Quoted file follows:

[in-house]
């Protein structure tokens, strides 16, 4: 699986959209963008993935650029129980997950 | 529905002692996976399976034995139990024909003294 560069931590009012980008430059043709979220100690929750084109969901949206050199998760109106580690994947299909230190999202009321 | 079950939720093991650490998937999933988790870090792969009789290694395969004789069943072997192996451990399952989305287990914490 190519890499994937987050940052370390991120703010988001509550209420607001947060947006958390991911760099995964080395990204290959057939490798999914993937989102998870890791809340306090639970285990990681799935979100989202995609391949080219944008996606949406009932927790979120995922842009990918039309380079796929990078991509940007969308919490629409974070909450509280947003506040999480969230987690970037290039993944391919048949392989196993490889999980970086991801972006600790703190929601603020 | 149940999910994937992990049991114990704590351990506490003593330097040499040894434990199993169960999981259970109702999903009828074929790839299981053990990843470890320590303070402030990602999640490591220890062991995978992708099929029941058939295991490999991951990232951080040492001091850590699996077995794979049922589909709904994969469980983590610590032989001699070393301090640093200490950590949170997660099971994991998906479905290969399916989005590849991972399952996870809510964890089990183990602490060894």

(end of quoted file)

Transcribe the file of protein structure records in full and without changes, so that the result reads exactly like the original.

[in-house]
């Protein structure tokens, strides 16, 4: 699986959209963008993935650029129980997950 | 529905002692996976399976034995139990024909003294 560069931590009012980008430059043709979220100690929750084109969901949206050199998760109106580690994947299909230190999202009321 | 079950939720093991650490998937999933988790870090792969009789290694395969004789069943072997192996451990399952989305287990914490 190519890499994937987050940052370390991120703010988001509550209420607001947060947006958390991911760099995964080395990204290959057939490798999914993937989102998870890791809340306090639970285990990681799935979100989202995609391949080219944008996606949406009932927790979120995922842009990918039309380079796929990078991509940007969308919490629409974070909450509280947003506040999480969230987690970037290039993944391919048949392989196993490889999980970086991801972006600790703190929601603020 | 149940999910994937992990049991114990704590351990506490003593330097040499040894434990199993169960999981259970109702999903009828074929790839299981053990990843470890320590303070402030990602999640490591220890062991995978992708099929029941058939295991490999991951990232951080040492001091850590699996077995794979049922589909709904994969469980983590610590032989001699070393301090640093200490950590949170997660099971994991998906479905290969399916989005590849991972399952996870809510964890089990183990602490060894």